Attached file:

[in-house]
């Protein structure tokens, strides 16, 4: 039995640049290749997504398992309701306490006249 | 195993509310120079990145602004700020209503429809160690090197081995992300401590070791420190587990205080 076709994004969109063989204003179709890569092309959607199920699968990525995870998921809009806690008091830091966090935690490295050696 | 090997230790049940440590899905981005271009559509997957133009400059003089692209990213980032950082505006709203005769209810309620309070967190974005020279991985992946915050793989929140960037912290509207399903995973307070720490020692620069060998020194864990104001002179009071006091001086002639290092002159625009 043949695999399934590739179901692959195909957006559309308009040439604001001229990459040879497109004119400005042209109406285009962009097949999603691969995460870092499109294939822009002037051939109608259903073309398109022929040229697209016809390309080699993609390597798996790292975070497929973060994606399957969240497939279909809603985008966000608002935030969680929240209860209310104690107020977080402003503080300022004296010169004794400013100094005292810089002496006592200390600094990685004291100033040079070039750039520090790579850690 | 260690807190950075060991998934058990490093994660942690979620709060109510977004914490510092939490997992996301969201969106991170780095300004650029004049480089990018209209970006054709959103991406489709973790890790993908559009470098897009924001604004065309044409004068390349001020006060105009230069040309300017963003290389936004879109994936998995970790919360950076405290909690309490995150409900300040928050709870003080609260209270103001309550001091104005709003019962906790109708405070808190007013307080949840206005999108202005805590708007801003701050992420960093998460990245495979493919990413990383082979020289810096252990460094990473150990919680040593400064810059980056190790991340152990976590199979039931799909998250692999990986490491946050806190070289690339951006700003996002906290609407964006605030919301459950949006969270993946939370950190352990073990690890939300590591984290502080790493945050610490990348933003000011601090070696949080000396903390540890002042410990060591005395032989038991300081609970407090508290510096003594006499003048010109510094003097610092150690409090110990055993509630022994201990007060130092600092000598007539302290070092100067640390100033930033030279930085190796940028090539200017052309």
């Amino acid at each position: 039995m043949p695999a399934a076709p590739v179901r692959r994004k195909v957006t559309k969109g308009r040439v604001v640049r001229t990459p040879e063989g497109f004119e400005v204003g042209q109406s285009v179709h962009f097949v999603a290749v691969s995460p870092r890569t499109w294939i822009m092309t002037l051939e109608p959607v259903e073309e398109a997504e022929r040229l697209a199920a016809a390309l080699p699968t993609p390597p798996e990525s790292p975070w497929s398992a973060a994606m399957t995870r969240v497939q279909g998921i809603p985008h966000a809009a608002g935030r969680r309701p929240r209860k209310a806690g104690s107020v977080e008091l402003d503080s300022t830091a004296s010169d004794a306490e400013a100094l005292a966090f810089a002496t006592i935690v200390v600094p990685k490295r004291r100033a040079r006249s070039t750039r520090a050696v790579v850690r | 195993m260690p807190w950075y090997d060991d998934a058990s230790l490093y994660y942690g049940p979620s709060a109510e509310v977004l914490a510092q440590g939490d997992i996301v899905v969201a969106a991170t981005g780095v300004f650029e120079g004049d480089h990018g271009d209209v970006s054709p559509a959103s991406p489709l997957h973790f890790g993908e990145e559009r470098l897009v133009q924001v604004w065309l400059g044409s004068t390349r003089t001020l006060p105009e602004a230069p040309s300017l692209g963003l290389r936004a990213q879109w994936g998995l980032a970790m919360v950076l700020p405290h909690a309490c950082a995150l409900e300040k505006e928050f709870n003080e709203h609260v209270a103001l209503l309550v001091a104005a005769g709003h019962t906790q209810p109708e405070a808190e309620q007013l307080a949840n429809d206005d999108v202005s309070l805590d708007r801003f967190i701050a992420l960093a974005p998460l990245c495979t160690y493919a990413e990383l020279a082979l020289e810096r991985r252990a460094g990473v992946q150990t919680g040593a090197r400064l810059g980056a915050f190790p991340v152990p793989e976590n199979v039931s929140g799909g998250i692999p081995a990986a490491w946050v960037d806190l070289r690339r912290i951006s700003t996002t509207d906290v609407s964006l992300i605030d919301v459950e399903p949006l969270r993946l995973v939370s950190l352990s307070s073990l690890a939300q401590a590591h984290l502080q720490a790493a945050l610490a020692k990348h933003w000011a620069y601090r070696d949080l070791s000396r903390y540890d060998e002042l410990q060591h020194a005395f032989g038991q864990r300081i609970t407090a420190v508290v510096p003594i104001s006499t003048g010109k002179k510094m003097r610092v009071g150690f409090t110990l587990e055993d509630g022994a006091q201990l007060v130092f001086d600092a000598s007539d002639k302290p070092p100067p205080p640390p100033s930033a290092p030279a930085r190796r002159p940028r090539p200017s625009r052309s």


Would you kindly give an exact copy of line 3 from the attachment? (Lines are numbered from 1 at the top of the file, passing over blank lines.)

């Amino acid at each position: 039995m043949p695999a399934a076709p590739v179901r692959r994004k195909v957006t559309k969109g308009r040439v604001v640049r001229t990459p040879e063989g497109f004119e400005v204003g042209q109406s285009v179709h962009f097949v999603a290749v691969s995460p870092r890569t499109w294939i822009m092309t002037l051939e109608p959607v259903e073309e398109a997504e022929r040229l697209a199920a016809a390309l080699p699968t993609p390597p798996e990525s790292p975070w497929s398992a973060a994606m399957t995870r969240v497939q279909g998921i809603p985008h966000a809009a608002g935030r969680r309701p929240r209860k209310a806690g104690s107020v977080e008091l402003d503080s300022t830091a004296s010169d004794a306490e400013a100094l005292a966090f810089a002496t006592i935690v200390v600094p990685k490295r004291r100033a040079r006249s070039t750039r520090a050696v790579v850690r | 195993m260690p807190w950075y090997d060991d998934a058990s230790l490093y994660y942690g049940p979620s709060a109510e509310v977004l914490a510092q440590g939490d997992i996301v899905v969201a969106a991170t981005g780095v300004f650029e120079g004049d480089h990018g271009d209209v970006s054709p559509a959103s991406p489709l997957h973790f890790g993908e990145e559009r470098l897009v133009q924001v604004w065309l400059g044409s004068t390349r003089t001020l006060p105009e602004a230069p040309s300017l692209g963003l290389r936004a990213q879109w994936g998995l980032a970790m919360v950076l700020p405290h909690a309490c950082a995150l409900e300040k505006e928050f709870n003080e709203h609260v209270a103001l209503l309550v001091a104005a005769g709003h019962t906790q209810p109708e405070a808190e309620q007013l307080a949840n429809d206005d999108v202005s309070l805590d708007r801003f967190i701050a992420l960093a974005p998460l990245c495979t160690y493919a990413e990383l020279a082979l020289e810096r991985r252990a460094g990473v992946q150990t919680g040593a090197r400064l810059g980056a915050f190790p991340v152990p793989e976590n199979v039931s929140g799909g998250i692999p081995a990986a490491w946050v960037d806190l070289r690339r912290i951006s700003t996002t509207d906290v609407s964006l992300i605030d919301v459950e399903p949006l969270r993946l995973v939370s950190l352990s307070s073990l690890a939300q401590a590591h984290l502080q720490a790493a945050l610490a020692k990348h933003w000011a620069y601090r070696d949080l070791s000396r903390y540890d060998e002042l410990q060591h020194a005395f032989g038991q864990r300081i609970t407090a420190v508290v510096p003594i104001s006499t003048g010109k002179k510094m003097r610092v009071g150690f409090t110990l587990e055993d509630g022994a006091q201990l007060v130092f001086d600092a000598s007539d002639k302290p070092p100067p205080p640390p100033s930033a290092p030279a930085r190796r002159p940028r090539p200017s625009r052309s």